Names: Thimbleberries have a hollow core, like raspberries, making the berries easy to fit on the tip of a finger like a thimble. Rubus is derived from ruber, a latin word for red. Although parviflorus means small-flowered, the flowers of this species are among the largest of any Rubus species; it may get its name from a comparison to white wild roses. This species may also be called Western Thimbleberry, Western Thimble Raspberry, or White-flowering Raspberry.
Relationships: Rubus is a large genus sometimes collectively known as brambles. It has between 400 and 750 species, including blackberries, raspberries, dewberries, and cloudberries. Rubus is considered taxonomically complex due to frequent hybridization and a high degree of polyploidy. It occurs primarily in northern temperate regions, but can be found on all continents, except Antarctica. Many are grown commercially and several cultivated varieties are prized for their large, juicy berries, including Boysenberries, Loganberries, and Marionberries. The berries are actually aggregates of drupelets. There are about 200 species native to North America. In the Pacific Northwest, the three most important native species are Blackcap Raspberry, Salmonberry, and Thimbleberry. Two of our worst nonnative invaders belong to this genus, Himalayan Blackberry, R. armeniacus (R. discolor), and Evergreen or Cutleaf Blackberry, R. laciniatus. Although they have delicious berries, and are excellent wildlife habitat, these species should be controlled as much as possible or they quickly take over disturbed habitats.
Distribution: Thimbleberry is native from southeast Alaska to northern Mexico; eastward throughout the Rocky Mountain states and provinces to New Mexico; through South Dakota to the Great Lakes region.
Growth: This species grows from 2-9 feet (0.5-3m) tall.
Habitat: It is found in moist to dry open woods, edges, open fields, and along shorelines. Wetland designation: FAC-, Facultative, it is equally likely to occur in wetlands or non-wetlands.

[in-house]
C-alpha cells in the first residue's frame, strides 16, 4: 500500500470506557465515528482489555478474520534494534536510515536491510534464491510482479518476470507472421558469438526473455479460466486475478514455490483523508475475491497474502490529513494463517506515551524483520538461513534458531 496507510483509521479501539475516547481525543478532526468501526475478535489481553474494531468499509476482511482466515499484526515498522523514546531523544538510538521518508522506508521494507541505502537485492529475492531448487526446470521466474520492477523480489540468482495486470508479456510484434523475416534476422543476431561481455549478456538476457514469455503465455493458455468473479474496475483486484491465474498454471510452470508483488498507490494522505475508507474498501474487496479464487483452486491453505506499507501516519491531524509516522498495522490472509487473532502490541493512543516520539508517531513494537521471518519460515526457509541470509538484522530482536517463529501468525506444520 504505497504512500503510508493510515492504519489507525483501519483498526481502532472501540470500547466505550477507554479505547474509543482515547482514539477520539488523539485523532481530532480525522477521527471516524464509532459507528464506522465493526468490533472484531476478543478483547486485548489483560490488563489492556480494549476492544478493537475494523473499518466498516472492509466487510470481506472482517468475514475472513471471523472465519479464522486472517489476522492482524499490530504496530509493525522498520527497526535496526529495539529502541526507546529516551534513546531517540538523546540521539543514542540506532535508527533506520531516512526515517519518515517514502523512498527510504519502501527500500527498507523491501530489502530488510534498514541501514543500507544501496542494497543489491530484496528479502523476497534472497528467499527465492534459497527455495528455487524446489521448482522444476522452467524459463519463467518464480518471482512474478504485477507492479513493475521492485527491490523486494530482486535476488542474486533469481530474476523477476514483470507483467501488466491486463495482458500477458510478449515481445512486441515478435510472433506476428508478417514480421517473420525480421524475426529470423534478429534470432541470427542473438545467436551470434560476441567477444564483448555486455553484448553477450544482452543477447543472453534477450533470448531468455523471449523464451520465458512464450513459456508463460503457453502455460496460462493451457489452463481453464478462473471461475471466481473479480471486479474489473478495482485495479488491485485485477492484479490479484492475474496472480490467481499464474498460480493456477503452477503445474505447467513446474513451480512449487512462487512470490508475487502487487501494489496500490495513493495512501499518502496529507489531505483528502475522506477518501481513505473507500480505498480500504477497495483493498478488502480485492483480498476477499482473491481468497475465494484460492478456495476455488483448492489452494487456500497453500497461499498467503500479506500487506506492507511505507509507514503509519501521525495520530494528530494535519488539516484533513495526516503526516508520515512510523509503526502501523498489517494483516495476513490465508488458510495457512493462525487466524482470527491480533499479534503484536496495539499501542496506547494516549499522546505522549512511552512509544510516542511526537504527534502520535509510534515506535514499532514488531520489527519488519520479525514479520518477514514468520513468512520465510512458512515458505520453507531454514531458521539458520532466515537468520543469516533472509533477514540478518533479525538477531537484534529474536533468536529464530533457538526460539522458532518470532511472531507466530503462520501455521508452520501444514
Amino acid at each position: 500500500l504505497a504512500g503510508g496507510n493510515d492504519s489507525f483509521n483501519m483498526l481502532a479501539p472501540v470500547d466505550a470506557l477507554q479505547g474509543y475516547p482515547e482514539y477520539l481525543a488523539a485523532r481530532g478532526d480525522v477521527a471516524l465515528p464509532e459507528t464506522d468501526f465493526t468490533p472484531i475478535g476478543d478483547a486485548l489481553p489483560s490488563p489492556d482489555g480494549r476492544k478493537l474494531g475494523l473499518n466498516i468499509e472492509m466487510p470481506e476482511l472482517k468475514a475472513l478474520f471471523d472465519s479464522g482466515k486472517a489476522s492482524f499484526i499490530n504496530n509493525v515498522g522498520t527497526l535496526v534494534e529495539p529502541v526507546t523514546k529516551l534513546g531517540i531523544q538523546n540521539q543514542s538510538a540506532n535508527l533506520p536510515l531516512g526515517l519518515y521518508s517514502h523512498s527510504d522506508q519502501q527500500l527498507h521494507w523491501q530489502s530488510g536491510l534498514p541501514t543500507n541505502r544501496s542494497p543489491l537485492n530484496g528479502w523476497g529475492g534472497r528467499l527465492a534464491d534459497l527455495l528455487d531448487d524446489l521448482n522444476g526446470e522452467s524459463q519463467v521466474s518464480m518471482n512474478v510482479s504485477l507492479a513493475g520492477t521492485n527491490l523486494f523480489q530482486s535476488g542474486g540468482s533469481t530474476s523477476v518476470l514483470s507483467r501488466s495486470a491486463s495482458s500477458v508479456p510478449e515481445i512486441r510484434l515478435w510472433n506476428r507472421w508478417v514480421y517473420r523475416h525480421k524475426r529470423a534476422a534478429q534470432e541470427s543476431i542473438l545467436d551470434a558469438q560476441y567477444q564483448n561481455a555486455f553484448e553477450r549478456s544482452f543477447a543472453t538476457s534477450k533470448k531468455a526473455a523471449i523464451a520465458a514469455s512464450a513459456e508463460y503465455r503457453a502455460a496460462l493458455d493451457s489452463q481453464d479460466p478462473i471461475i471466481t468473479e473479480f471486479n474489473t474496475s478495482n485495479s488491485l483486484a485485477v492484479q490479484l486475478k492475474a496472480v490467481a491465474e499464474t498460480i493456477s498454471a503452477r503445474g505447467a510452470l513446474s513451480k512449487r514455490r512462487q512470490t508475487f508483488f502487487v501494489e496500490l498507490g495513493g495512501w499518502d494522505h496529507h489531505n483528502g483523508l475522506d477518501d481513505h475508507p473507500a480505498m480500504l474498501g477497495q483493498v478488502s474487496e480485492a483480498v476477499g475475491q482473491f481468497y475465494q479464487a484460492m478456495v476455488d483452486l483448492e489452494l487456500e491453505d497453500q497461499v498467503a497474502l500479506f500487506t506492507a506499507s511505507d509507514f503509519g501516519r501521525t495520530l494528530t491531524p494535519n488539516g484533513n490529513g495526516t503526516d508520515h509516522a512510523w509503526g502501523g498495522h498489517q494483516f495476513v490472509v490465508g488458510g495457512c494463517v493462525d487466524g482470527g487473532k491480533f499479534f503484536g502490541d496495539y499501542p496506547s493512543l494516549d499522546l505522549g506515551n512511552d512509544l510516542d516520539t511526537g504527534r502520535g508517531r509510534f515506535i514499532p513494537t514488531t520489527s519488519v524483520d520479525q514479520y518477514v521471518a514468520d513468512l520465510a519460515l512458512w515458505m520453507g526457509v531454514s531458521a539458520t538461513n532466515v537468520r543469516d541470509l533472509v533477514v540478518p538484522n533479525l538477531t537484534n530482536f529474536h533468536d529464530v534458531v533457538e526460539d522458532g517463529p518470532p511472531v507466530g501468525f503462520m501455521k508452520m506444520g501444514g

Diagnostic Characters: Thimbleberry stems have no prickles, and gray, shedding bark. Leaves are large, lobed, like maple leaves and fuzzy on both sides. Flowers are white and large (about 4 cm); borne 3-7 in a terminal cluster. The fruit is an aggregate of small, red, hairy drupelets in the shape of a domed cap.
In the landscape: Although some may regard it as a pest, Thimbleberry adapts better to an ornamental landscape than its prickly, more aggressive cousins. Its white flowers are bright and cheerful. Its large, maple-like leaves make a bold contrast to finer textured shrubs. In fall, leaves turn a bright, golden yellow. Thimbleberry is especially attractive on hillsides with dappled shade.
Phenology: Bloom time: May-June. Fruit ripens: July-September.
Propagation: Stratify seeds warm for 90 days then cold at 40º F (4º C) for 90 days; exposure to sulfuric acid or sodium hyperchlorite solutions prior to cold stratification may improve germination. Thimbleberry can be vegetatively propagated by cuttings, layering or division. It spreads through underground rhizomes and resprouts from root crowns after a disturbance.
Use by People: Natives ate the young shoots, raw in early spring. The berries were eaten fresh, mixed with other berries. Some tribes collected unripe berries and stored them in baskets or cedar-bark bags until ripe; others dried them like salal berries, although some considered them too soft for drying. The large leaves made handy containers for collecting berries and were also used for wrapping and storing elderberries. The boiled bark was used as soap. Today the berries, considered too seedy for jam, are sometimes made into jelly. Dried, powdered leaves were applied to wounds and burns to prevent scarring. A tea was made from the leaves for medicinal purposes. Hikers call it the soft fuzzy leaves “nature’s toilet paper.”
Use by wildlife: The brambles rank at the very top of summer foods for wildlife, especially birds: grouse, pigeons, quail, grosbeaks, jays, robins, thrushes, towhees, waxwings, sparrows, to name just a few. The berries are also popular with raccoons, opossums, skunks, foxes, squirrels, chipmunks and other rodents. The leaves and stems are eaten extensively by deer and rabbits. Bear, beaver and marmots eat fruit, bark and twigs. Flowers are usually pollinated by insects.
Consortium of Pacific Northwest Herbaria
WTU Herbarium Image Collection, Plants of Washington, Burke Museum
E-Flora BC, Electronic Atlas of the Flora of British Columbia
Jepson Eflora, University of California
Ladybird Johnson Wildflower Center
USDA Forest Service-Fire Effects Information System
Native Plants Network, Propagation Protocol Database
Native American Ethnobotany, University of Michigan, Dearborn